arrowp-qq: A preprocessor and quasiquoter for translating arrow notation

[ development, library, program ] [ Propose Tags ]

A suite of preprocessor and quasiquoter to desugar arrow notation built on top of Ross Paterson's arrowp and the venerable haskell-src-exts.


[Skip to Readme]
Versions [faq] 0.1, 0.1.1, 0.2, 0.2.0.1, 0.2.1, 0.2.1.1, 0.3.0
Dependencies arrowp-qq, base (>=4.7 && <5), containers (>=0.6.0 && <0.7), data-default (>=0.7.1 && <0.8), haskell-src-exts (>=1.22.0 && <1.23), haskell-src-exts-util (>=0.2.5 && <0.3), haskell-src-meta (>=0.8.5 && <0.9), NoHoed (>=0.1.1 && <0.2), template-haskell (>=2.14.0 && <2.15), transformers (>=0.5.6 && <0.6), uniplate (>=1.6.12 && <1.7) [details]
License LicenseRef-GPL
Author Jose Iborra <pepeiborra@gmail.com>
Maintainer John 'Ski <riuga@tuta.io>
Category Development
Home page https://github.com/pepeiborra/arrowp
Source repo head: git clone http://github.com/pepeiborra/arrowp
Uploaded by riuga at 2019-12-29T14:40:18Z
Distributions NixOS:0.3.0
Executables arrowp
Downloads 4233 total (21 in the last 30 days)
Rating (no votes yet) [estimated by Bayesian average]
Your Rating
  • λ
  • λ
  • λ
Status Hackage Matrix CI
Docs uploaded by user
Build status unknown [no reports yet]

Modules

[Index] [Quick Jump]

Flags

NameDescriptionDefaultType
debug

Enabled Hoed algorithmic debugging

DisabledManual
testexamples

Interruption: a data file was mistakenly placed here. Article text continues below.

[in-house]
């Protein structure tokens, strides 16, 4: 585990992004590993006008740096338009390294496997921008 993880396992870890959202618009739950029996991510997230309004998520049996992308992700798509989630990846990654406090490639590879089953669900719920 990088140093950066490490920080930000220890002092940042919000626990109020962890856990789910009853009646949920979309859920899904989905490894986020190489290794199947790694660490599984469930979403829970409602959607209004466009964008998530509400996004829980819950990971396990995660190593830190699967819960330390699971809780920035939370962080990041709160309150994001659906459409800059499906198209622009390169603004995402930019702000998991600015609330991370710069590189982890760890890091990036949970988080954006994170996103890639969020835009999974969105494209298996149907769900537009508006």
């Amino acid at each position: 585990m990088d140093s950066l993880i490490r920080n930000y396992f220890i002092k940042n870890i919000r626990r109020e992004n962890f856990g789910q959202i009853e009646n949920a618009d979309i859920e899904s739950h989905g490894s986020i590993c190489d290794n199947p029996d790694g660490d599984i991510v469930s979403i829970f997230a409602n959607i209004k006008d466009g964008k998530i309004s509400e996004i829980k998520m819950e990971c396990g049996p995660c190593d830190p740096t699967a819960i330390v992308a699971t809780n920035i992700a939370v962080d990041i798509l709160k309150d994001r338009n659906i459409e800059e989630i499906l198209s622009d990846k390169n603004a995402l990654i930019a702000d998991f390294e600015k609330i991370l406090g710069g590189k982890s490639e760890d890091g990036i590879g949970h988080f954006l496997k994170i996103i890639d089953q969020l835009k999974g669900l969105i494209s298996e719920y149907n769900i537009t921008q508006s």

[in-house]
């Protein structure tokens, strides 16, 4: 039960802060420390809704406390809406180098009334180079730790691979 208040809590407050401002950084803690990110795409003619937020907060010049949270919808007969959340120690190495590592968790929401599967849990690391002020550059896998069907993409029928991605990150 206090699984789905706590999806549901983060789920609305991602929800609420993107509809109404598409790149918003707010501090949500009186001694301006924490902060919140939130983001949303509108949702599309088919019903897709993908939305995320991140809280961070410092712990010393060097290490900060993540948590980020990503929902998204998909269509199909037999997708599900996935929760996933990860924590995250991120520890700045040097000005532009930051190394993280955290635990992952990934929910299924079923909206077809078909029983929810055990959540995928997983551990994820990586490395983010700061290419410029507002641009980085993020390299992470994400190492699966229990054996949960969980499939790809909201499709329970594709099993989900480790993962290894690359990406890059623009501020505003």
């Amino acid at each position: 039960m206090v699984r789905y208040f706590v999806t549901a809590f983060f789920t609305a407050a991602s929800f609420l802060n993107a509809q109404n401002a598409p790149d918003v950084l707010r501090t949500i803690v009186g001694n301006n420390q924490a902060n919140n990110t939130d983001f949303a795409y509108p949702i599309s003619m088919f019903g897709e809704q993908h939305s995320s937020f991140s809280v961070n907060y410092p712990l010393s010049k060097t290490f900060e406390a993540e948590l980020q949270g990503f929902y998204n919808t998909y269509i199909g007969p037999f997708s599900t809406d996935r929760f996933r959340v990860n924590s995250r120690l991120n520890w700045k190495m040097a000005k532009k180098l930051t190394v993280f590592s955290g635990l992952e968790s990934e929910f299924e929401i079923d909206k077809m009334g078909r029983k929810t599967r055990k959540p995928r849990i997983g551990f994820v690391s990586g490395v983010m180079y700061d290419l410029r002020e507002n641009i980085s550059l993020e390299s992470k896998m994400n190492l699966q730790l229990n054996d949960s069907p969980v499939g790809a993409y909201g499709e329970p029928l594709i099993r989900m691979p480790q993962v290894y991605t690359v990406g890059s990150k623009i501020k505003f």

Build the examples using the preprocessor and quasiquoter

DisabledManual

Use -f <flag> to enable a flag, or -f -<flag> to disable that flag. More info

Downloads

Maintainer's Corner

For package maintainers and hackage trustees


Readme for arrowp-qq-0.3.0

[back to package description]

Hackage Stackage Nightly Travis Build Status

arrowp-qq

A preprocessor (aka syntax-desugarer) for arrow notation based on the original arrowp developed by Ross Paterson ross@soi.city.ac.uk.

arrowp-qq extends the original arrowp in three dimensions:

  1. It replaces the haskell-src based parser with one based on haskell-src-exts, which handles most of GHC 8.0.2 Haskell syntax.
  2. It provides not only a preprocessor but also a quasiquoter, which is a better option in certain cases.
  3. It extends the desugaring to handle static conditional expressions. See the semantics section below for more details.

Note: arrowp-qq provides an enhanced superset of the original arrowp's functionality. One should have no reason to install both. Considering arrowp no longer builds under modern versions of GHC and Cabal/Stack, arrowp-qq should clearly be the more optimum package to install.

Both arrowp and arrowp-qq were originally developed during the days when GHC's Arrows extension was not fully mature--a time when proc syntax was not the norm. Of course, recent versions of GHC now support this notation directly, and give better error messages to boot. Unfortunately, GHC's proc notation desugarer is in some cases not as good as it could be. As such, arrowp-qq's quasi-quoter can still be useful in producing slightly more optimized desugaring for performance-critical, arrowized applications.

The modern use cases of arrowp-qq are as follows:

  • Viewing how your proc blocks (roughly) look like after desugaring for debugging/profiling purposes.